3-Ton Baseball Crashes Into Street

April 1, 2010

A two-story, 3-ton ornamental baseball fell off the North side of St. Louis Busch Stadium, at 9:00 pm last night, crashing through Clark Avenue. No one was hurt in the incident but the errant baseball impacted the street with such force that it put a forty-foot crater in Clark Avenue, narrowly missing two parked cars. The street will be temporarily shut down until city officials can decide how to remove the ball and repair the street. The Stadium sustained no damage as the ball rolled off it’s footing atop the northern edge of the structure. The impact was felt five blocks away on the St. Louis Riverfront where witnesses said the Mississippi river actually flowed backwards for thirty-seconds. Late night winds of change were blamed for dislodging the ball and putting it into play.

If the ball had been hit from home plate, it would have been a towering five hundred and sixty foot shot over the left field wall. St. Louis City Street Crews spend the night trying to figure out if the ball landed in fair or foul territory and if it was in fact fair how they should score the hit. One witness said it was like the baseball Gods were starting the season a few days early.  Grady Phelan, of South County, said he heard a loud crack, like a giant wood bat hitting a fastball in the sky. When he looked up at the stadium the out-of-this-world ball came rolling over the edge. “My first reaction was to try and catch it. I’m thinking I gotta get that ball signed by the guy who hit it.” Fortunately for Phelan, he was standing across the street in front of the St. Louis Cardinals Hall of Fame when the ball crashed to the pavement.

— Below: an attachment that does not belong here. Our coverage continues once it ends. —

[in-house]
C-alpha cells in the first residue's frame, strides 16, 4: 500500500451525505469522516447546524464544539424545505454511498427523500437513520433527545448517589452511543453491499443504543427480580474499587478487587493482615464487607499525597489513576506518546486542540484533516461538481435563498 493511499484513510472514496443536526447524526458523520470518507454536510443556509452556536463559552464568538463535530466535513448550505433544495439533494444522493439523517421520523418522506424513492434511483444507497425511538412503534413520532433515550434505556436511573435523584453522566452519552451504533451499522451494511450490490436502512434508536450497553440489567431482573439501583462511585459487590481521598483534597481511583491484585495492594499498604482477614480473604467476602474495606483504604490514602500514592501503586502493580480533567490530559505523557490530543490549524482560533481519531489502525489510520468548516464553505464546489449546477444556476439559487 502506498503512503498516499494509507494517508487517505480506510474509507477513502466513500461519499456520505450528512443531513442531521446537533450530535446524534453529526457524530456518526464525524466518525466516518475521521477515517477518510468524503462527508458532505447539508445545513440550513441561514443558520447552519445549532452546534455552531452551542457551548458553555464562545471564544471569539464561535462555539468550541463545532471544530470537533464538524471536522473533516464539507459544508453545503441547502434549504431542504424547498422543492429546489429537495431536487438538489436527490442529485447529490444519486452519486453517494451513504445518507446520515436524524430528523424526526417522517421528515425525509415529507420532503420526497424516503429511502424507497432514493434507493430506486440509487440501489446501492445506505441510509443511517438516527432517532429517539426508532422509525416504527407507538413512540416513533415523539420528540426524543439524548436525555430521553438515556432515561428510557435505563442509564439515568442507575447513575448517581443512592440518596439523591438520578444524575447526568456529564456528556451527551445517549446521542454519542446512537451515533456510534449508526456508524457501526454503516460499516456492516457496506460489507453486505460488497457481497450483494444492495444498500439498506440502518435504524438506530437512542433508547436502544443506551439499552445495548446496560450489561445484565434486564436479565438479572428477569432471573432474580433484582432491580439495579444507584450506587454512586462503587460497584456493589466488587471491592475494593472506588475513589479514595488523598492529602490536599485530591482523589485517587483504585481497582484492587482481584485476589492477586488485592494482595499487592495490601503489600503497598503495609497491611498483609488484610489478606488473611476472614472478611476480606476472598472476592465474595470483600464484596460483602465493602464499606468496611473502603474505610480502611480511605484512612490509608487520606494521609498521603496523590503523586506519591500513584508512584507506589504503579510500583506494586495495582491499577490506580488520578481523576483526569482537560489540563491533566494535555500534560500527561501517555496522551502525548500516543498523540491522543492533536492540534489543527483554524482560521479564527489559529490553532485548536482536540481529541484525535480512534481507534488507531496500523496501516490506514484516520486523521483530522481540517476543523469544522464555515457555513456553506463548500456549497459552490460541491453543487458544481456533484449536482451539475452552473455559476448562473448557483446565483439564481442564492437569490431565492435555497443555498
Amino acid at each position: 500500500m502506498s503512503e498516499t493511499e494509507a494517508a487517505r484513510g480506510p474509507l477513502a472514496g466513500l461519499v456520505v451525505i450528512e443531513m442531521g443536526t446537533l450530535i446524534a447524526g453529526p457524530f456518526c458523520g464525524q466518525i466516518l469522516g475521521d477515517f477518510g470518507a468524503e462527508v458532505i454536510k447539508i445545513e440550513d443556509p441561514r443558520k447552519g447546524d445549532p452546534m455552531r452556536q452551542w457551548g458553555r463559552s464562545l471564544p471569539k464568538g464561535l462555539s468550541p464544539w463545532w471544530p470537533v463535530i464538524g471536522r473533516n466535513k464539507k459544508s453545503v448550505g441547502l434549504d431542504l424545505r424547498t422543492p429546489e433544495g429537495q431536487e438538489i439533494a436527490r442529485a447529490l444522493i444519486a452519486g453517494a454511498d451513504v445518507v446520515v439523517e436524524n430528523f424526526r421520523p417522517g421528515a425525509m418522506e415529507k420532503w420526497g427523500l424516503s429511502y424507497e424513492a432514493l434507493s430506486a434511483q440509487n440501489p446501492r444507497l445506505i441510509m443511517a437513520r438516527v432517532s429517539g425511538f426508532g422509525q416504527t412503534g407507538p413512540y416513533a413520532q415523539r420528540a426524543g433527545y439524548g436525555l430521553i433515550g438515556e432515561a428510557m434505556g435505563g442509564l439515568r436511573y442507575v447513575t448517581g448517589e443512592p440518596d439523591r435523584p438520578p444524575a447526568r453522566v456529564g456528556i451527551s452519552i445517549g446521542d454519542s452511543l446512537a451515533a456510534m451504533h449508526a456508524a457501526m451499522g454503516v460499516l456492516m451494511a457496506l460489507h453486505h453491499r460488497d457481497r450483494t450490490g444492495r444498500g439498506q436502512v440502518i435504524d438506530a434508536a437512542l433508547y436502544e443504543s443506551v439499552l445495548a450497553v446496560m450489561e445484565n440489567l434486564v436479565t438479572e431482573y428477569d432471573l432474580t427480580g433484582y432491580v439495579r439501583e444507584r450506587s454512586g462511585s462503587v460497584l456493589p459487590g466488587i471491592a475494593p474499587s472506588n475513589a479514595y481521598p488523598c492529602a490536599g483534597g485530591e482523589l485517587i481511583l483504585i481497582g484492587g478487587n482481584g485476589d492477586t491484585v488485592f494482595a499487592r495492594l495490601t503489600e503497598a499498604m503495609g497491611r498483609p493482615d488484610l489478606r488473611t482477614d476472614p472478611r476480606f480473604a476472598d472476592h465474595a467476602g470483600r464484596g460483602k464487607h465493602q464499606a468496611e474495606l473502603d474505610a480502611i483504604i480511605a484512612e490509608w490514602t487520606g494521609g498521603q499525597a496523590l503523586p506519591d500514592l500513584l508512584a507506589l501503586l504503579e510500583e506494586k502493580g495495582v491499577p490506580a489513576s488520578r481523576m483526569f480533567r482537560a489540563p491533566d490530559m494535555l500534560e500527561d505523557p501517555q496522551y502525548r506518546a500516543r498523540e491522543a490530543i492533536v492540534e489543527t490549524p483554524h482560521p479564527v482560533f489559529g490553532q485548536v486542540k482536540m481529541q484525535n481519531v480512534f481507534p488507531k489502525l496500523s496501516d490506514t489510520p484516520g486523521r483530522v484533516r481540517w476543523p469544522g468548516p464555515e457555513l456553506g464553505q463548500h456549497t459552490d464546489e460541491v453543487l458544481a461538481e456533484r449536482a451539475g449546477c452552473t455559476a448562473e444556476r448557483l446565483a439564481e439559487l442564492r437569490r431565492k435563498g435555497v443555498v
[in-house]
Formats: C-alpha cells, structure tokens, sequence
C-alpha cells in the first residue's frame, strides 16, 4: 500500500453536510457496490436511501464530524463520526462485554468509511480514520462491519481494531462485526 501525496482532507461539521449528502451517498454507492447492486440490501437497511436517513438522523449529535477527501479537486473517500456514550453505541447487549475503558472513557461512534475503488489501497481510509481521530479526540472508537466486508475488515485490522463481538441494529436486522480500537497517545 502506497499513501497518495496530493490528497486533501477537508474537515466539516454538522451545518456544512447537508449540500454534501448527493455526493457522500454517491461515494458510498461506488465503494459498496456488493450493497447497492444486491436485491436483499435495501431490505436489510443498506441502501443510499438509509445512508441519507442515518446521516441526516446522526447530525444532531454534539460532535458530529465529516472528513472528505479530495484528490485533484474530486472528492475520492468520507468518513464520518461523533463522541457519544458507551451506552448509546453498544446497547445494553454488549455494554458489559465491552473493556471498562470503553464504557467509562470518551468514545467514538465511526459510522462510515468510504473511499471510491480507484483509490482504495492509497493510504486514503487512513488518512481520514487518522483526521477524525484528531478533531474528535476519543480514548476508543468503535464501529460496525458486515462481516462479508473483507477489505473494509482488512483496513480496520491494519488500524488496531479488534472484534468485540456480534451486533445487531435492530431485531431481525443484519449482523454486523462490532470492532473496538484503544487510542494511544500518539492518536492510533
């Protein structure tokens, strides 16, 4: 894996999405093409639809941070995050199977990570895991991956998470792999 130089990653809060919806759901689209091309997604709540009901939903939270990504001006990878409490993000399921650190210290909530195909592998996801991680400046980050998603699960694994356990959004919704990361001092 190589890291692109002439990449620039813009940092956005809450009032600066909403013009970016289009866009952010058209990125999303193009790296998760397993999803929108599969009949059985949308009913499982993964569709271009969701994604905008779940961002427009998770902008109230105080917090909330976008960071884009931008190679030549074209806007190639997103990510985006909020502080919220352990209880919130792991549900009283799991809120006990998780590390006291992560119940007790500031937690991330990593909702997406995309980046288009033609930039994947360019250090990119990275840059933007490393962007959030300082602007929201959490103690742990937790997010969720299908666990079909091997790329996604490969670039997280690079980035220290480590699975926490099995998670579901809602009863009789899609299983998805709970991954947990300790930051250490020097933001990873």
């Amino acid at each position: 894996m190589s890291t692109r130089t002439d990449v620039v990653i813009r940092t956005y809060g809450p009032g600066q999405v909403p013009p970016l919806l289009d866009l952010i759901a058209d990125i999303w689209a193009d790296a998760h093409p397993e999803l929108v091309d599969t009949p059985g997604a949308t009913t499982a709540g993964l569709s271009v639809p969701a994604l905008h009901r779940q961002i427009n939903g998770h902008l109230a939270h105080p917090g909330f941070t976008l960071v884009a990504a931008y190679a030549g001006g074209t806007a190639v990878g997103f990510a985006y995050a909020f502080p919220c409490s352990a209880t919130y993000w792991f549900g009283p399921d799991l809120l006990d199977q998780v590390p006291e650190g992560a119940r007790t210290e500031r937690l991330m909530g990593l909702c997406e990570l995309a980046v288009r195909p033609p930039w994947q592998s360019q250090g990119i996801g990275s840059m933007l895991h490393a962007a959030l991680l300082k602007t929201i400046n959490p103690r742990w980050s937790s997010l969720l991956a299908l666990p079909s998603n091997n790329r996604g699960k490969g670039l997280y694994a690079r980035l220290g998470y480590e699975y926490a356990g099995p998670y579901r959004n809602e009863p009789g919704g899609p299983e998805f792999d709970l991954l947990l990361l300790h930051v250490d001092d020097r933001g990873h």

Busch Stadium officials could not be reached for comment this morning but players in Spring Training reacted to the news, relieved that the ball landed outside of the stadium and not on the field. “If that thing had taken out the visitors bull pen, I wouldn’t have shared ours with any of those pitchers from Houston. They’d have to use that softball field in ballpark village to warm up.” said one pitcher.

A city official from the streets department said the weight of the ball could prevent it from being removed from the massive Clark Ave. crater. “We may have to pave around it and make it into some kind of a monument, I just don’t know yet.” Officials hope to have the ball cleanly fielded from the street and repairs completed in time for the April 12th opening day game against the Houston Astros.

An interesting side note, the ball was created by local St. Louis Company, Giant Project, Inc., which is partially owned by one-time New York Mets pitching sensation Sidd Finch, who could not be reached for comment.

For more news about the winds of change in baseball, visit www.proxr.com or contact Grady Phelan, gphelan@proxr.com